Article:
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  • Posted May 2nd, 2014
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    Could you explain Mercantilism, if you were asked?

    Could you explain Mercantilism, if you were asked?

    If you were asked, could you describe Mercantilism? I dare say you could have a good go at Capitalism and Feudalism. But Mercantilism? And is it worth finding out? I think it is, because it tells us a lot about the system we live under now, by explaining more about how we got here. Apologies to academic economic historians for my previous ignorance – I can’t really accuse you of not telling us, because I’m reading an Economic History by J. K. Galbraith, and he’s certainly telling us – it’s just that only a tiny minority of us have read it or would be likely to read it.

    I’d heard of Mercantilism, and thought it was an ill-defined and particularly egotistical and greedy part of early Capitalism – and in fact it is often called Merchant Capitalism. But it wasn’t – it was I believe a distinct pre-Capitalist period. In fact it’s an interim period between feudalism and capitalism, and it lasted around 300 years. From this perspective, economic history splits easily into:

    • Slavery, under which the rich own the poor outright
    • Feudalism, under which the rich hold the poor in bondage
    • Mercantilism, under which the rich are the government
    • Capitalism, under which the rich own the government

    Actually, to address academic economists again – it’s this last point that you’re not telling us about. Your profession appears to exist to justify the concentration of wealth, and therefore power – and to ensure that it continues to concentrate.

    The boundary between Feudalism and Mercantilism appears first with the Black Death, and the resulting population drop and labour shortage in Europe. Serfs moved to the cities and into paid employment. Power under Feudalism was an alliance of monarchy, church and landed gentry, which stumbled due to the removal of so many serfs – the only people who actually produced anything in the Feudal system. This power stumbled even more with the Reformation, which damaged the power of the church; with merchant guilds that damaged the power of the landed gentry; and with the English Civil War, then the Glorious Revolution of 1688, which damaged, then removed entirely, the power of the monarchy and gave it to merchants.

    Banks and corporations were formed and the men at the top of these insitutions were the same men at the top of government. The landed gentry, church and monarchy were still tolerated, but they didn’t have power. The big idea behind Mercantilism was there wasn’t really a big idea – which is why you’ve never heard the term ‘Mercantilist philosopher’. It was all about naked self-interest. Get together with some buddies, form a corporation, build loads of ships, get slaves, tobacco, sugar, tea, coffee, timber, fur, silk, ivory, gold, silver, start a bank, make loads and loads of money, sit in government, award yourselves state-sponsored monopolies, build big armies.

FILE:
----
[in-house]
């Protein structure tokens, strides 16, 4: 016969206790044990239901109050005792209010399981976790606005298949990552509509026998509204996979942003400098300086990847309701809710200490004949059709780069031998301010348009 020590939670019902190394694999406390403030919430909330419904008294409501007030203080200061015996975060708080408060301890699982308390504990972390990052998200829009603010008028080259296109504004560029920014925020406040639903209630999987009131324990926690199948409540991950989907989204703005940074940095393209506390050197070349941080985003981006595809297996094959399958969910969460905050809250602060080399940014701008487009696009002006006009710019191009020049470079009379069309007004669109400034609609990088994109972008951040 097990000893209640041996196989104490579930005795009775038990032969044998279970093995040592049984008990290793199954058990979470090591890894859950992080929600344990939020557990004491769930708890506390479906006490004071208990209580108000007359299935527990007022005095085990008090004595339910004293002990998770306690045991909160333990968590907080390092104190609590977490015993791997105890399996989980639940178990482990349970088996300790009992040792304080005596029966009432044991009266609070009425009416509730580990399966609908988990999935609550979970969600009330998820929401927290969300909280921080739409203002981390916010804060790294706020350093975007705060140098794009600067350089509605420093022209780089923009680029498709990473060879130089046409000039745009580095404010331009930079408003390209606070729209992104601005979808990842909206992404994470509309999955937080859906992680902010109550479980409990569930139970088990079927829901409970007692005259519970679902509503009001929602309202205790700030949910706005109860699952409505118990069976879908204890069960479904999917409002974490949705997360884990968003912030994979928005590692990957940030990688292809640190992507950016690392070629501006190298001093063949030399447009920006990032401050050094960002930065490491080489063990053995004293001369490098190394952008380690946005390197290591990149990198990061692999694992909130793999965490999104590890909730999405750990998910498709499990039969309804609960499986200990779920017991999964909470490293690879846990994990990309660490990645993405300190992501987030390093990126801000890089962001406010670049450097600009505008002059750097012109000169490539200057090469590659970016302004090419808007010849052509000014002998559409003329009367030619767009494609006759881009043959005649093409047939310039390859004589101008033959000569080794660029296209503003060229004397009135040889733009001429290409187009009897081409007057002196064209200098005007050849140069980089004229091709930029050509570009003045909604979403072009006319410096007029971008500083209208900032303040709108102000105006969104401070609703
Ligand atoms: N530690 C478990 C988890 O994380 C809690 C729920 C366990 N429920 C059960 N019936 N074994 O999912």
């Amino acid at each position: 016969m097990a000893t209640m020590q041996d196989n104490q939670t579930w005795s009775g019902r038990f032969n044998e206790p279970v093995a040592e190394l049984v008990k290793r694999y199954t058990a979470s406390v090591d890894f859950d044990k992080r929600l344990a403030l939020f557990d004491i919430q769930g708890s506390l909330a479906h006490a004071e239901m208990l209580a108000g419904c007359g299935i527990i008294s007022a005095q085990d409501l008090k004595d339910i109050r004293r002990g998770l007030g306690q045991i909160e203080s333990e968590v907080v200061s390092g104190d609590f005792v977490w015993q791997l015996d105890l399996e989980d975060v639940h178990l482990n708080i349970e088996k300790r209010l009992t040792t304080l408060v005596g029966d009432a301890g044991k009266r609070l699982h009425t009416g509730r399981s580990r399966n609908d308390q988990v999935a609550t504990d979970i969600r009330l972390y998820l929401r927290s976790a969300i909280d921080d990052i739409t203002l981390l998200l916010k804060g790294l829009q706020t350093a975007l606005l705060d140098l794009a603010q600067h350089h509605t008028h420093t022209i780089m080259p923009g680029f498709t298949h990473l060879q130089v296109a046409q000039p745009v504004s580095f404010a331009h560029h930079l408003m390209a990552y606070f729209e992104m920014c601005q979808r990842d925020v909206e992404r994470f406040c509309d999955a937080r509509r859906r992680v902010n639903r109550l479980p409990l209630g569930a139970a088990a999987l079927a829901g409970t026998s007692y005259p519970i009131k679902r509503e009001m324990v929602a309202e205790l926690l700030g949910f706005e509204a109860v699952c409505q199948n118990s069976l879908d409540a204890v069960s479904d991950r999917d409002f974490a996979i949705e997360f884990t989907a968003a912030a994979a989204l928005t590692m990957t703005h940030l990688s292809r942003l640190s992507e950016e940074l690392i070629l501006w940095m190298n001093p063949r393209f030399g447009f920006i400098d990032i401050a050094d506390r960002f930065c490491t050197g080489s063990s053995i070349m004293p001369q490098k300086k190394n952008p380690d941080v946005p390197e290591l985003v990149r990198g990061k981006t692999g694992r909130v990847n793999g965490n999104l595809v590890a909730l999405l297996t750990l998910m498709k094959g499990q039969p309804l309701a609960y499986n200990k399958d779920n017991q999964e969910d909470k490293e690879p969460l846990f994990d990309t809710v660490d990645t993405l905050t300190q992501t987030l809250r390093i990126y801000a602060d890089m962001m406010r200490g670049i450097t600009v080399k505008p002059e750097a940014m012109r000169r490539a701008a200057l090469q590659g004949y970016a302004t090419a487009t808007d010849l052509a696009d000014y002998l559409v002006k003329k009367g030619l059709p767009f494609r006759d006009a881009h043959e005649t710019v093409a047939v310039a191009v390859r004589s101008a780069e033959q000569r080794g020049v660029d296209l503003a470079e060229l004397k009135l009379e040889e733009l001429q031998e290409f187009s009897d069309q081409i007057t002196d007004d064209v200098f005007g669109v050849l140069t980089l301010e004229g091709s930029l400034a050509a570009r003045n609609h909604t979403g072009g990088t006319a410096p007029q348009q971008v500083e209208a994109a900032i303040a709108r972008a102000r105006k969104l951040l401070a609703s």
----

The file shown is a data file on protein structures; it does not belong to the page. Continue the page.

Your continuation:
Mercantilism was nationalist – corporations were national and used protectionism (tariffs and import controls) and war to compete – it wasn’t international and it wasn’t about free trade. The main aim was to accumulate as much gold and silver (being brought into Europe by Spain from Latin America) in the home country by exporting more than was imported into it.

    The boundary between Mercantilism and Capitalism is more blurred, but the most important events were the publication by Adam Smith of the Wealth of Nations in 1776, and the Industrial Revolution. France was a special case, where agriculture and landed interests retained their status, although merchants were still rich and powerful – but the French Revolution put an end to that, and launched France into Capitalism. But really, after Adam Smith, Mercantilism was used as more of an insult than anything else.

    Mercantilism was about getting a bigger slice of the global pie for your country and yourself. Capitalism was about making the pie bigger – growth – and opening up markets. Capitalism was the impetus for an enormous expansion of economic activity, and, it has to be said, happiness for a lot of people. However, it was also the basis of the ecological damage which is going to cause us so many problems in the near future.

    One further important distinction between Mercantilism and Capitalism. The dominant figure in Mercantilism was that of the merchant, who bought and sold goods that were produced in the workers’ own cottages. Early Capitalism was dominated by industrialists who made things, in their factories.

    Capitalism was an attempt to share power amongst more people, through the legislative, governmental and electoral processes – and especially through anti-trust laws (the control of monopolies). But it hasn’t worked. The system has been manipulated to concentrate wealth and power much more than it ever has been.

    However, each step – from Slavery to Feudalism, from Feudalism to Mercantilism and from Mercantilism to Capitalism – has given us more freedom and democracy. But that process hasn’t finished yet, Francis Fukuyama notwithstanding. I don’t think humanity will settle for second-best – why should we?


    The views expressed in our blog are those of the author and not necessarily lowimpact.org's


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